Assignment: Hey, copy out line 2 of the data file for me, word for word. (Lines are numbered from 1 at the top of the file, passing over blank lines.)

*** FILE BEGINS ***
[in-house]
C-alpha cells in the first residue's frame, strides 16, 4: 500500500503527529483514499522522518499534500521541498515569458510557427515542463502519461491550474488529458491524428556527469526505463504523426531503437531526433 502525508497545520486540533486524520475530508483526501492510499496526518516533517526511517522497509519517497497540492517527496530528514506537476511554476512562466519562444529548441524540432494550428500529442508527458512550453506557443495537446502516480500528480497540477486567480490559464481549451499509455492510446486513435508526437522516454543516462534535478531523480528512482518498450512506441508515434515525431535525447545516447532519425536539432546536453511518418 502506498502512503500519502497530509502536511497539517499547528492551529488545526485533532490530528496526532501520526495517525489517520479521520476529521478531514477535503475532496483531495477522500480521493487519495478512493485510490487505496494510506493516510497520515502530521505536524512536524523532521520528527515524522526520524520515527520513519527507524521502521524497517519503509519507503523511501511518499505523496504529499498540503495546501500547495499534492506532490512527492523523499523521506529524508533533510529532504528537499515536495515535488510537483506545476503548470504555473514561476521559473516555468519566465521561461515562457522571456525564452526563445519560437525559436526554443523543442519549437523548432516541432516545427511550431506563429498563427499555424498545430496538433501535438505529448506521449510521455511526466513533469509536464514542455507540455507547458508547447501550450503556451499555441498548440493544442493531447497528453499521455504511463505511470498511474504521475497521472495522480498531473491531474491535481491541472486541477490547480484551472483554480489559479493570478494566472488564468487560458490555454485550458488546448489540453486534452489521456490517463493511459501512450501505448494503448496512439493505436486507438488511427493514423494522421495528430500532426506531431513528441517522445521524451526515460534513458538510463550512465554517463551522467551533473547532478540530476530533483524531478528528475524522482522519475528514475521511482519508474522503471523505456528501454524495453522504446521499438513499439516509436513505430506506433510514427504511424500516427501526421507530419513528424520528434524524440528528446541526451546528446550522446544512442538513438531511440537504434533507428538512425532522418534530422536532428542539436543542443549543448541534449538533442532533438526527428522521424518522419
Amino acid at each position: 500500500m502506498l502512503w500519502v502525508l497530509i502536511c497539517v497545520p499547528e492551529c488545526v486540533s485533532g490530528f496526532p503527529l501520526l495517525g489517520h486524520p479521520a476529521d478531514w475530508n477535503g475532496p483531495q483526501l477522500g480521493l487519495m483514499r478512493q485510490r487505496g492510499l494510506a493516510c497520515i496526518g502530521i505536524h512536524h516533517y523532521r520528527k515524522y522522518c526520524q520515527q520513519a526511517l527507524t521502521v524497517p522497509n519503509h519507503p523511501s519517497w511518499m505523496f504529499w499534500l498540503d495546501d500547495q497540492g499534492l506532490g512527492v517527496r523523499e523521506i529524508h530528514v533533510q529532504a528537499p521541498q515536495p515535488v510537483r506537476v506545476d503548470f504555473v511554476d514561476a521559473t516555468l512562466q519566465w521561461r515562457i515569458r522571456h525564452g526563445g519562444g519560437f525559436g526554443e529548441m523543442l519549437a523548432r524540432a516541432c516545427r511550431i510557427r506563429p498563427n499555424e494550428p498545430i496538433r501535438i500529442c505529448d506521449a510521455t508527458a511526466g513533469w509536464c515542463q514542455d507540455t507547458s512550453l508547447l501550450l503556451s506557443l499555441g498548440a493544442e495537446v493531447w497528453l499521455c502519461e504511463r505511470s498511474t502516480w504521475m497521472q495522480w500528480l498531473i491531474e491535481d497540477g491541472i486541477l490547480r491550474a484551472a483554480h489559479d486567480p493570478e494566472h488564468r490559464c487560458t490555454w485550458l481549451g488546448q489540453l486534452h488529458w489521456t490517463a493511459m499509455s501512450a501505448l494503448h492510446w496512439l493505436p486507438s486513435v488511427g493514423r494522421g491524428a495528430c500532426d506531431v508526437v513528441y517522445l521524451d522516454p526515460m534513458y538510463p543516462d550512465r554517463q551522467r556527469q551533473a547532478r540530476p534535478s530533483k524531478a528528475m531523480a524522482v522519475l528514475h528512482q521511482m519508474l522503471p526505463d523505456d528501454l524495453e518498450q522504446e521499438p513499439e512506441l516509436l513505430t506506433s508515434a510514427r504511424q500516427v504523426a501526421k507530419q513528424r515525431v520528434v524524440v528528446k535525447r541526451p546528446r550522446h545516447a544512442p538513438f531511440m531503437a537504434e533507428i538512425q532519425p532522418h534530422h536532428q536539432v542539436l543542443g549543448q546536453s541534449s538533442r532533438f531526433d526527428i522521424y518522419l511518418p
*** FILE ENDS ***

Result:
C-alpha cells in the first residue's frame, strides 16, 4: 500500500503527529483514499522522518499534500521541498515569458510557427515542463502519461491550474488529458491524428556527469526505463504523426531503437531526433 502525508497545520486540533486524520475530508483526501492510499496526518516533517526511517522497509519517497497540492517527496530528514506537476511554476512562466519562444529548441524540432494550428500529442508527458512550453506557443495537446502516480500528480497540477486567480490559464481549451499509455492510446486513435508526437522516454543516462534535478531523480528512482518498450512506441508515434515525431535525447545516447532519425536539432546536453511518418 502506498502512503500519502497530509502536511497539517499547528492551529488545526485533532490530528496526532501520526495517525489517520479521520476529521478531514477535503475532496483531495477522500480521493487519495478512493485510490487505496494510506493516510497520515502530521505536524512536524523532521520528527515524522526520524520515527520513519527507524521502521524497517519503509519507503523511501511518499505523496504529499498540503495546501500547495499534492506532490512527492523523499523521506529524508533533510529532504528537499515536495515535488510537483506545476503548470504555473514561476521559473516555468519566465521561461515562457522571456525564452526563445519560437525559436526554443523543442519549437523548432516541432516545427511550431506563429498563427499555424498545430496538433501535438505529448506521449510521455511526466513533469509536464514542455507540455507547458508547447501550450503556451499555441498548440493544442493531447497528453499521455504511463505511470498511474504521475497521472495522480498531473491531474491535481491541472486541477490547480484551472483554480489559479493570478494566472488564468487560458490555454485550458488546448489540453486534452489521456490517463493511459501512450501505448494503448496512439493505436486507438488511427493514423494522421495528430500532426506531431513528441517522445521524451526515460534513458538510463550512465554517463551522467551533473547532478540530476530533483524531478528528475524522482522519475528514475521511482519508474522503471523505456528501454524495453522504446521499438513499439516509436513505430506506433510514427504511424500516427501526421507530419513528424520528434524524440528528446541526451546528446550522446544512442538513438531511440537504434533507428538512425532522418534530422536532428542539436543542443549543448541534449538533442532533438526527428522521424518522419